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COURT OF APPEALS OF NEW YORK 1968.NY.43918 <>; 244 N.E.2d 690; 23 N.Y.2d 407 decided: December 12, 1968. IN THE MATTER OF RICHARD E. STEWART, AS SUPERINTENDENT OF INSURANCE OF THE STATE OF NEW YORK, RESPONDENT. CITIZENS CASUALTY COMPANY OF NEW YORK, APPELLANT; COORDINATED COVERAGE CORP. ET AL., INTERVENORS-APPELLANTS Matter of Stewart( Citizens Cas. Co. of N. Y.), 30 A.D.2d 293, reversed. Counsel John Van Voorhis, J. Daniel Mahoney, Mario Biaggi, Bernard A. Feuerstein and Irwin P. Underweiser for appellant. Ralph A. Cascella, Henry H. Abrams, Aaron Greengold and Alan Jay Martin for intervenors-appellants. Counsel Louis J. Lefkowitz, Attorney-General (Samuel A. Hirshowitz, Mark T. Walsh, Philip Weinberg and Karla Moskowitz of counsel), for respondent. Judges Burke, Scileppi and Breitel concur with Judge Keating; Chief Judge Fuld dissents and votes to affirm in a separate opinion in which Judges Bergan and Jasen concur. Author: Keating

Matter of Stewart( Citizens Cas. Co. of N. Y.), Judges Burke, Scileppi and Breitel concur with Judge Keating; Chief Judge Fuld dissents and votes to affirm in a separate opinion in which Judges Bergan and Jasen concur.

Author: Keating

 In early 1968, the Superintendent of Insurance undertook an examination of the loss reserve practices of Citizens Casualty Insurance Company (Insurance Law, § 28, subd. 1).*fn* The examination was conducted by 17 experienced examiners who reported to the Superintendent that the company's loss reserves were understated by over six million dollars and that, due to this error, the company was insolvent, as defined by section 93 of the Insurance Law, to the extent of four million dollars.

The Superintendent did not adopt the examiners' report, as provided in section 30, which would have permitted Citizens an opportunity to request an administrative hearing. Instead, he chose to institute suit in Supreme Court, under article XVI of the Insurance Law, to rehabilitate the company. Sections 93 and 511 authorize the Superintendent to seek such judicial action if an insurer is found to be insolvent. Section 526 provides that the court at such a hearing shall either deny or grant the application to rehabilitate the company after a "full hearing". At this hearing section 30 permits the Superintendent to introduce into evidence the report of examination as proof of the insurer's insolvency.

At Special Term, the Superintendent offered in evidence the report of insolvency. Citizens, however, was not permitted to introduce any evidence in support of its contention of solvency, although the court did permit the company to cross-examine the two witnesses called by the Superintendent who testified to the procedures followed in compiling the report.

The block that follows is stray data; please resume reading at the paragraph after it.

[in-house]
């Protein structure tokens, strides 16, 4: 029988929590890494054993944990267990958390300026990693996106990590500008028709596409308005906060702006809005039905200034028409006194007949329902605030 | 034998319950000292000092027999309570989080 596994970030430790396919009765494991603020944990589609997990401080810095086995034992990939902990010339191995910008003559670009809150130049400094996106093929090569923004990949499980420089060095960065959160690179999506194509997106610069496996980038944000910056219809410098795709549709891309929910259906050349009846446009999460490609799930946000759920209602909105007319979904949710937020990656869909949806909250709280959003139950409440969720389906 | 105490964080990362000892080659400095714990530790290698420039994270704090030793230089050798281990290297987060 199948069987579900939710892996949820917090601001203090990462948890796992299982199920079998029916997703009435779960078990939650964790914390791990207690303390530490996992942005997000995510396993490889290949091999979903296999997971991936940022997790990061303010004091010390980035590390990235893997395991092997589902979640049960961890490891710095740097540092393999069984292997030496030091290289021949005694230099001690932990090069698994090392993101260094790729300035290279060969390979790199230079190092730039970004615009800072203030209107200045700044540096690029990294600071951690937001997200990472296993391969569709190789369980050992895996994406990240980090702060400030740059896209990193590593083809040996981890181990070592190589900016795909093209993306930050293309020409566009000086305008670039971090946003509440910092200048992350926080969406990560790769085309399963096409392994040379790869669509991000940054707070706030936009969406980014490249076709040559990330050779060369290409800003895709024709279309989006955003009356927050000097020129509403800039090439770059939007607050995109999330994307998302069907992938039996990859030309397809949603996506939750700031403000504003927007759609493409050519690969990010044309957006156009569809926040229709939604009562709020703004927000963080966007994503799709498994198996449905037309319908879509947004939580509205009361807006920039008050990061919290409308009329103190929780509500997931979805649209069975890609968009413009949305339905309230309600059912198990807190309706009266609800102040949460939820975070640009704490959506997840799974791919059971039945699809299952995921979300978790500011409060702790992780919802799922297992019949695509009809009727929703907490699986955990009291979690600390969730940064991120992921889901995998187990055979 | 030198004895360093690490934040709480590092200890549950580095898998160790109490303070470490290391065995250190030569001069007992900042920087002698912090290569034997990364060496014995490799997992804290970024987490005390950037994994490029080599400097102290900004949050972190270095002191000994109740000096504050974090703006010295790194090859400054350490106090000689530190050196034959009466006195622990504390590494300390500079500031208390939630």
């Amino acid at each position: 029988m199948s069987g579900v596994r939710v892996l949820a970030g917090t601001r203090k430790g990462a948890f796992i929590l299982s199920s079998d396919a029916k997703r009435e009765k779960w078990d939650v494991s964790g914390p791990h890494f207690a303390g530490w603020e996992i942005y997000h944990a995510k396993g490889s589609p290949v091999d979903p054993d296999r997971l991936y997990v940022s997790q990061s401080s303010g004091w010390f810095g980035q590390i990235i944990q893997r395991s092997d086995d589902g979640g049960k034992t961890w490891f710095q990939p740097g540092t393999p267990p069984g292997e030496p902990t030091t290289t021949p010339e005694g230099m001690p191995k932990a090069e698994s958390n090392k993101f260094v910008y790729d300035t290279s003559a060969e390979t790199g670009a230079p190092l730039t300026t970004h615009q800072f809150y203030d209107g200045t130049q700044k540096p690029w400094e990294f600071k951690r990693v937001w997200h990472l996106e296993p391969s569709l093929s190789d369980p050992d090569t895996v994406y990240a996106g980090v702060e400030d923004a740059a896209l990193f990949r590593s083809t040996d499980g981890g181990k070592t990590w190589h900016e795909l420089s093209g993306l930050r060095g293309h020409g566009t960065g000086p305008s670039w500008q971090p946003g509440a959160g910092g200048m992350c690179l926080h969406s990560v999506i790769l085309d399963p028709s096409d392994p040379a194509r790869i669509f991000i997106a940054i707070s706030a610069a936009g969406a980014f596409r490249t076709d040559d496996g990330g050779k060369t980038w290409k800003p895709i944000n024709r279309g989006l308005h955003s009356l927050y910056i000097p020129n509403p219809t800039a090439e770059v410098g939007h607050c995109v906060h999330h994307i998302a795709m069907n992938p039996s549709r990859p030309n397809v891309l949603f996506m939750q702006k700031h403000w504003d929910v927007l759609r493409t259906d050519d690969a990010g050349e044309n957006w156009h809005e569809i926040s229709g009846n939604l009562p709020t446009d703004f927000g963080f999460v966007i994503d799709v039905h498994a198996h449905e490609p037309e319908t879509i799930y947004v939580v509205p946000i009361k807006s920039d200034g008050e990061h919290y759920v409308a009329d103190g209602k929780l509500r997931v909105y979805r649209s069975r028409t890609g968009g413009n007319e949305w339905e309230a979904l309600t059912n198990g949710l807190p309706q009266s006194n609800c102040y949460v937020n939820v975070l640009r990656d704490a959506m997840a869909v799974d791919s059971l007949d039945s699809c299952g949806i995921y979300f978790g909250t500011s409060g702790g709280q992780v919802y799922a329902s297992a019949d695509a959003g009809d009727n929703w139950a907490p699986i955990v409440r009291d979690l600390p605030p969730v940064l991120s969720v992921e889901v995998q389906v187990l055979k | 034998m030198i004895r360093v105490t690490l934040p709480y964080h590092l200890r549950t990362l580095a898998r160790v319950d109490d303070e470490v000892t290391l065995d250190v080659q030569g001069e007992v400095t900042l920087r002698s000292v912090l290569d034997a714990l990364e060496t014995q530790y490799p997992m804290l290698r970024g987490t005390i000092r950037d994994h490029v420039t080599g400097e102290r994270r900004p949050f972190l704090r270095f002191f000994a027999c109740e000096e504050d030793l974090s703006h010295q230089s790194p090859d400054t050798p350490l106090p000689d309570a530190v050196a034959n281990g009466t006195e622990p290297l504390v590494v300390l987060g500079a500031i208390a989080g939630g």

The issue presented by this appeal is whether Citizens was denied the statutory "full hearing" mandated by section 526 when it was prevented from introducing any evidence on the issue of solvency in a rehabilitation proceeding instituted by the Superintendent pursuant to article XVI.

The field of insurance falls within that sector of the economy extensively regulated by the State because the business practices of insurance companies have an immediate and substantial effect on the public (Matter of General Reinsurance Corp. v. Pink, 269 N. Y. 347, 351; Matter of Bean v. Stoddard, 207 App. Div. 276, 279, affd. 238 N. Y. 618; California Auto. Assn. v. Maloney, 341 U.S. 105, 109-110). In this regulatory scheme there is an undeniable need for the Superintendent to have available fast and flexible procedures to be used in supervising the industry. The desire of the Superintendent to have a summary procedure to protect the public from undesirable practices on the part of insurers, however, must be balanced against the necessity of according the party affected an adequate opportunity to be heard in response to the Superintendent's charge (Rhode Is. Ins. Co. v. Downey, 95 Cal. App. 2d 220; cf. Title Guar. & Sur. Co. v. Idaho [ Allen ], 240 U.S. 136, 141-142). When faced with the interpretation of a regulatory scheme, the judiciary should attempt to afford the affected party the fullest opportunity for a hearing consistent with the protection of the public interest. This is what due process requires. (See Matter of Hecht v. Monaghan, 307 N. Y. 461; People ex rel. Copcutt v. Board of Health, 140 N. Y. 1, 6-7; Anti-Fascist Comm. v. McGrath, 341 U.S. 123, 161-165 [Frankfurter, J., concurring].)

The Superintendent asserts that section 526 of the Insurance Law authorizes a summary proceeding by which he can take over the property of an insurer and conduct its business by offering a report of insolvency and introducing evidence of the regularity of the procedures followed in compiling the report. He contends that the insurer can test the propriety of the intervention by instituting a subsequent proceeding under section 512 (subd. 3) to have the Superintendent removed as rehabilitator.